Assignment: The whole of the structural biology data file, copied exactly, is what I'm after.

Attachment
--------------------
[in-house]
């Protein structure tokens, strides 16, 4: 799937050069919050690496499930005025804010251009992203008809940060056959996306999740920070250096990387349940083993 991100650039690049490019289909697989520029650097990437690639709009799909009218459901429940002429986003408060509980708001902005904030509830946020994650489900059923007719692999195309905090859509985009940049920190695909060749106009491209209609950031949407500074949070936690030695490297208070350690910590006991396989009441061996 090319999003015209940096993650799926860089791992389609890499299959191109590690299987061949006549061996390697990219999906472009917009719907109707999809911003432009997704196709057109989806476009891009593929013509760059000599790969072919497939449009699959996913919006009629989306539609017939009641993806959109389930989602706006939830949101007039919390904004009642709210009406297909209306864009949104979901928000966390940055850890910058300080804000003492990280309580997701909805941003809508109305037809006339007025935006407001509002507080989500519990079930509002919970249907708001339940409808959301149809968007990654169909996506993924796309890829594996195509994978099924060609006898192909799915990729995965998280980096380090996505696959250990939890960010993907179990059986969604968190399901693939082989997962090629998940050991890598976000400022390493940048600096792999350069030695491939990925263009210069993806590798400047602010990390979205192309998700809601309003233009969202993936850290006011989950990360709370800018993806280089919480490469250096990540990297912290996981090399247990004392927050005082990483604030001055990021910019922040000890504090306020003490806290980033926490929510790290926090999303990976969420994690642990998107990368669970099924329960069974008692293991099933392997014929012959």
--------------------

[in-house]
């Protein structure tokens, strides 16, 4: 799937050069919050690496499930005025804010251009992203008809940060056959996306999740920070250096990387349940083993 991100650039690049490019289909697989520029650097990437690639709009799909009218459901429940002429986003408060509980708001902005904030509830946020994650489900059923007719692999195309905090859509985009940049920190695909060749106009491209209609950031949407500074949070936690030695490297208070350690910590006991396989009441061996 090319999003015209940096993650799926860089791992389609890499299959191109590690299987061949006549061996390697990219999906472009917009719907109707999809911003432009997704196709057109989806476009891009593929013509760059000599790969072919497939449009699959996913919006009629989306539609017939009641993806959109389930989602706006939830949101007039919390904004009642709210009406297909209306864009949104979901928000966390940055850890910058300080804000003492990280309580997701909805941003809508109305037809006339007025935006407001509002507080989500519990079930509002919970249907708001339940409808959301149809968007990654169909996506993924796309890829594996195509994978099924060609006898192909799915990729995965998280980096380090996505696959250990939890960010993907179990059986969604968190399901693939082989997962090629998940050991890598976000400022390493940048600096792999350069030695491939990925263009210069993806590798400047602010990390979205192309998700809601309003233009969202993936850290006011989950990360709370800018993806280089919480490469250096990540990297912290996981090399247990004392927050005082990483604030001055990021910019922040000890504090306020003490806290980033926490929510790290926090999303990976969420994690642990998107990368669970099924329960069974008692293991099933392997014929012959």